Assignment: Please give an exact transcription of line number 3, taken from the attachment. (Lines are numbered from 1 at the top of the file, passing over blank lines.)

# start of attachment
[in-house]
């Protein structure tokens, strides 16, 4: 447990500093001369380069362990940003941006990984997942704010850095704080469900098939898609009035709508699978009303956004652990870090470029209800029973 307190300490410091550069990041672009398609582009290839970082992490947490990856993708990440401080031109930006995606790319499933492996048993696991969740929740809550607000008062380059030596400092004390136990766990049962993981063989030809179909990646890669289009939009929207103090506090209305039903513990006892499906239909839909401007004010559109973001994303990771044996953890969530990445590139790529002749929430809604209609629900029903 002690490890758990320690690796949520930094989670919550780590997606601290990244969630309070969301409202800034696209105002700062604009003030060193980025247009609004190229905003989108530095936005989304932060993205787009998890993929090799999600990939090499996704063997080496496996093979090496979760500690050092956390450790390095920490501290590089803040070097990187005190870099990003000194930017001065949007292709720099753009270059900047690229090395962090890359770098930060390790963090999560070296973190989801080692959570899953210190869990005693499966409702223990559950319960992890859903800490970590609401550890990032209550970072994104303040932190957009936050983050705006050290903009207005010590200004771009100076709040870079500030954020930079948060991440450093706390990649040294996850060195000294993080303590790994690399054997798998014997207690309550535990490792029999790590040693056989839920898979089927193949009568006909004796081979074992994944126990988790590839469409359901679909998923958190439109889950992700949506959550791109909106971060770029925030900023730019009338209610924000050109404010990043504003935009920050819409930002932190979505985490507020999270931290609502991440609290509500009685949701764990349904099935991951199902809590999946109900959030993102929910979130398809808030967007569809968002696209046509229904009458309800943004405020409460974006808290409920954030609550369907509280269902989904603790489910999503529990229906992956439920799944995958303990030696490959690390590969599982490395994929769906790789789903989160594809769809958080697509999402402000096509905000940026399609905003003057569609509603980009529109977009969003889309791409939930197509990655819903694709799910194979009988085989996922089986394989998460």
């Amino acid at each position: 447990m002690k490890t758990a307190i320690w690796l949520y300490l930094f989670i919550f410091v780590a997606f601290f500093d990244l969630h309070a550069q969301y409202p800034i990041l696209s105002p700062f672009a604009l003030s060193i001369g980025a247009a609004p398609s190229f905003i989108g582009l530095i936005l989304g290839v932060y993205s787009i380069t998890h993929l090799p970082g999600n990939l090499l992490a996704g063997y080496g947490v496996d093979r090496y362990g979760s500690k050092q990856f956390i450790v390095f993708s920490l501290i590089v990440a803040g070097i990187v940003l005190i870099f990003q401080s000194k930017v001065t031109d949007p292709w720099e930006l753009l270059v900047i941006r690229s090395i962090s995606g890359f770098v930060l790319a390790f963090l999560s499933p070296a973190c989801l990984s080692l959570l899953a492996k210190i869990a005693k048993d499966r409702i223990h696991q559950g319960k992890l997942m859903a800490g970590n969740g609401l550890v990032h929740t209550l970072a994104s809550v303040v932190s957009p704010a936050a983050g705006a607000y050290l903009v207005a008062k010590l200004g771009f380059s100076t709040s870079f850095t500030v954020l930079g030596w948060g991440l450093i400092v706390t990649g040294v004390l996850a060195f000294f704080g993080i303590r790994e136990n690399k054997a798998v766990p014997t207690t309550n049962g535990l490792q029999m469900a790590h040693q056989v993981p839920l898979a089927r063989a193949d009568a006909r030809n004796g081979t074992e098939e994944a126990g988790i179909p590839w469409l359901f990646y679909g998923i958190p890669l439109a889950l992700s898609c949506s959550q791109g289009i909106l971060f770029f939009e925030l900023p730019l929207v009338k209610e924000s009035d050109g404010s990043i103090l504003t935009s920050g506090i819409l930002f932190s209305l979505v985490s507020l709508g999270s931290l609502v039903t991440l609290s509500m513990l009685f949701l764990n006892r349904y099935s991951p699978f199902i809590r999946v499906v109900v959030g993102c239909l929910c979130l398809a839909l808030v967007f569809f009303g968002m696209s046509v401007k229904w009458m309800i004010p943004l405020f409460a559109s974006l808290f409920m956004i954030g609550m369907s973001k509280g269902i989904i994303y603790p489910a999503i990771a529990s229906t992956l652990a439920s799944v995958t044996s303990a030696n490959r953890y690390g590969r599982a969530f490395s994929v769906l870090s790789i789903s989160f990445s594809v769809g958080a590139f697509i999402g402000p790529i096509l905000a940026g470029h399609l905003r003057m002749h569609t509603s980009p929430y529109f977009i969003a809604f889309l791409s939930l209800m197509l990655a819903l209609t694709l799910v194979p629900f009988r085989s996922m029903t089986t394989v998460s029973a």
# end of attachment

């Amino acid at each position: 447990m002690k490890t758990a307190i320690w690796l949520y300490l930094f989670i919550f410091v780590a997606f601290f500093d990244l969630h309070a550069q969301y409202p800034i990041l696209s105002p700062f672009a604009l003030s060193i001369g980025a247009a609004p398609s190229f905003i989108g582009l530095i936005l989304g290839v932060y993205s787009i380069t998890h993929l090799p970082g999600n990939l090499l992490a996704g063997y080496g947490v496996d093979r090496y362990g979760s500690k050092q990856f956390i450790v390095f993708s920490l501290i590089v990440a803040g070097i990187v940003l005190i870099f990003q401080s000194k930017v001065t031109d949007p292709w720099e930006l753009l270059v900047i941006r690229s090395i962090s995606g890359f770098v930060l790319a390790f963090l999560s499933p070296a973190c989801l990984s080692l959570l899953a492996k210190i869990a005693k048993d499966r409702i223990h696991q559950g319960k992890l997942m859903a800490g970590n969740g609401l550890v990032h929740t209550l970072a994104s809550v303040v932190s957009p704010a936050a983050g705006a607000y050290l903009v207005a008062k010590l200004g771009f380059s100076t709040s870079f850095t500030v954020l930079g030596w948060g991440l450093i400092v706390t990649g040294v004390l996850a060195f000294f704080g993080i303590r790994e136990n690399k054997a798998v766990p014997t207690t309550n049962g535990l490792q029999m469900a790590h040693q056989v993981p839920l898979a089927r063989a193949d009568a006909r030809n004796g081979t074992e098939e994944a126990g988790i179909p590839w469409l359901f990646y679909g998923i958190p890669l439109a889950l992700s898609c949506s959550q791109g289009i909106l971060f770029f939009e925030l900023p730019l929207v009338k209610e924000s009035d050109g404010s990043i103090l504003t935009s920050g506090i819409l930002f932190s209305l979505v985490s507020l709508g999270s931290l609502v039903t991440l609290s509500m513990l009685f949701l764990n006892r349904y099935s991951p699978f199902i809590r999946v499906v109900v959030g993102c239909l929910c979130l398809a839909l808030v967007f569809f009303g968002m696209s046509v401007k229904w009458m309800i004010p943004l405020f409460a559109s974006l808290f409920m956004i954030g609550m369907s973001k509280g269902i989904i994303y603790p489910a999503i990771a529990s229906t992956l652990a439920s799944v995958t044996s303990a030696n490959r953890y690390g590969r599982a969530f490395s994929v769906l870090s790789i789903s989160f990445s594809v769809g958080a590139f697509i999402g402000p790529i096509l905000a940026g470029h399609l905003r003057m002749h569609t509603s980009p929430y529109f977009i969003a809604f889309l791409s939930l209800m197509l990655a819903l209609t694709l799910v194979p629900f009988r085989s996922m029903t089986t394989v998460s029973a």